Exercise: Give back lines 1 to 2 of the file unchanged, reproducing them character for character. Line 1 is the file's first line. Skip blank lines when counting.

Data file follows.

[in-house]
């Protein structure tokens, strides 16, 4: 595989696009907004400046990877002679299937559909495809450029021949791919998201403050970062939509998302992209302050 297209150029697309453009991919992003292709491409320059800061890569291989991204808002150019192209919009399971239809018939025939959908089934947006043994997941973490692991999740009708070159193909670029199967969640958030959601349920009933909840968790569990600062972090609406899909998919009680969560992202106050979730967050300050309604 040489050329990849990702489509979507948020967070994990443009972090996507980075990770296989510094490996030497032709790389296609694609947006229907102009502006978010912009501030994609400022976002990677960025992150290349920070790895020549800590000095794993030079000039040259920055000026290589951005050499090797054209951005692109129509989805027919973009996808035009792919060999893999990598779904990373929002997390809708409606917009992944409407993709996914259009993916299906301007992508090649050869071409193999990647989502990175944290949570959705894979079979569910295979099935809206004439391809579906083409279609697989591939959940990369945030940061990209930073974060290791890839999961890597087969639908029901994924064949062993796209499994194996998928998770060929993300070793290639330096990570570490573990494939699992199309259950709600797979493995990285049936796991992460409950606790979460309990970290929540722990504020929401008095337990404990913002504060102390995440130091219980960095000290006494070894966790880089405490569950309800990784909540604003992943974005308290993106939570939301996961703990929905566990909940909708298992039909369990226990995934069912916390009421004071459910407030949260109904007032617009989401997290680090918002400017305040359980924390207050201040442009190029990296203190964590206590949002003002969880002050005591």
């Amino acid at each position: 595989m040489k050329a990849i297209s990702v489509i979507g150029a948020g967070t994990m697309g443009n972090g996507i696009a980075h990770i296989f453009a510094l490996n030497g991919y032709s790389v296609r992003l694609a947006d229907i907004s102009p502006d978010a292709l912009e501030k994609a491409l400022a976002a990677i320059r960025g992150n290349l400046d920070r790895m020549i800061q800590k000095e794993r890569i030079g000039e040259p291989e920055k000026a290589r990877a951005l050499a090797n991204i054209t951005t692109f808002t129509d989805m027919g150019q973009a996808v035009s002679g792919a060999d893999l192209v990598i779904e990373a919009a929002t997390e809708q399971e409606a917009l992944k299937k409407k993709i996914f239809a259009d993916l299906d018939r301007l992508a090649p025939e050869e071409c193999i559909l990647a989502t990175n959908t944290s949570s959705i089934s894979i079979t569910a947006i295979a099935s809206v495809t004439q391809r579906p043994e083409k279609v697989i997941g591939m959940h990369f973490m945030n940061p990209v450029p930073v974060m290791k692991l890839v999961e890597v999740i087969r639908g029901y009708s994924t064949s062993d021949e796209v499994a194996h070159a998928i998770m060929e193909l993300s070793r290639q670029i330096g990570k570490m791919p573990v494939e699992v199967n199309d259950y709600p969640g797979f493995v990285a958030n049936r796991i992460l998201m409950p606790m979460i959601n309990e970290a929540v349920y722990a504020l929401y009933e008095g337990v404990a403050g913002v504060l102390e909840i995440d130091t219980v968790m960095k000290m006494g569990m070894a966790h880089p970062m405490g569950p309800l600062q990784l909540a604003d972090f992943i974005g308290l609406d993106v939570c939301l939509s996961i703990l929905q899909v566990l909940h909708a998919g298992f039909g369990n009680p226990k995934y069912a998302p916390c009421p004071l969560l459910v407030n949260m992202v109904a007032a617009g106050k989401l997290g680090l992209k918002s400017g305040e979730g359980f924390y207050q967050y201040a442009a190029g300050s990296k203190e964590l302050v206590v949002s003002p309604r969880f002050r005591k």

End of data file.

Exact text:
[in-house]
């Protein structure tokens, strides 16, 4: 595989696009907004400046990877002679299937559909495809450029021949791919998201403050970062939509998302992209302050 297209150029697309453009991919992003292709491409320059800061890569291989991204808002150019192209919009399971239809018939025939959908089934947006043994997941973490692991999740009708070159193909670029199967969640958030959601349920009933909840968790569990600062972090609406899909998919009680969560992202106050979730967050300050309604 040489050329990849990702489509979507948020967070994990443009972090996507980075990770296989510094490996030497032709790389296609694609947006229907102009502006978010912009501030994609400022976002990677960025992150290349920070790895020549800590000095794993030079000039040259920055000026290589951005050499090797054209951005692109129509989805027919973009996808035009792919060999893999990598779904990373929002997390809708409606917009992944409407993709996914259009993916299906301007992508090649050869071409193999990647989502990175944290949570959705894979079979569910295979099935809206004439391809579906083409279609697989591939959940990369945030940061990209930073974060290791890839999961890597087969639908029901994924064949062993796209499994194996998928998770060929993300070793290639330096990570570490573990494939699992199309259950709600797979493995990285049936796991992460409950606790979460309990970290929540722990504020929401008095337990404990913002504060102390995440130091219980960095000290006494070894966790880089405490569950309800990784909540604003992943974005308290993106939570939301996961703990929905566990909940909708298992039909369990226990995934069912916390009421004071459910407030949260109904007032617009989401997290680090918002400017305040359980924390207050201040442009190029990296203190964590206590949002003002969880002050005591």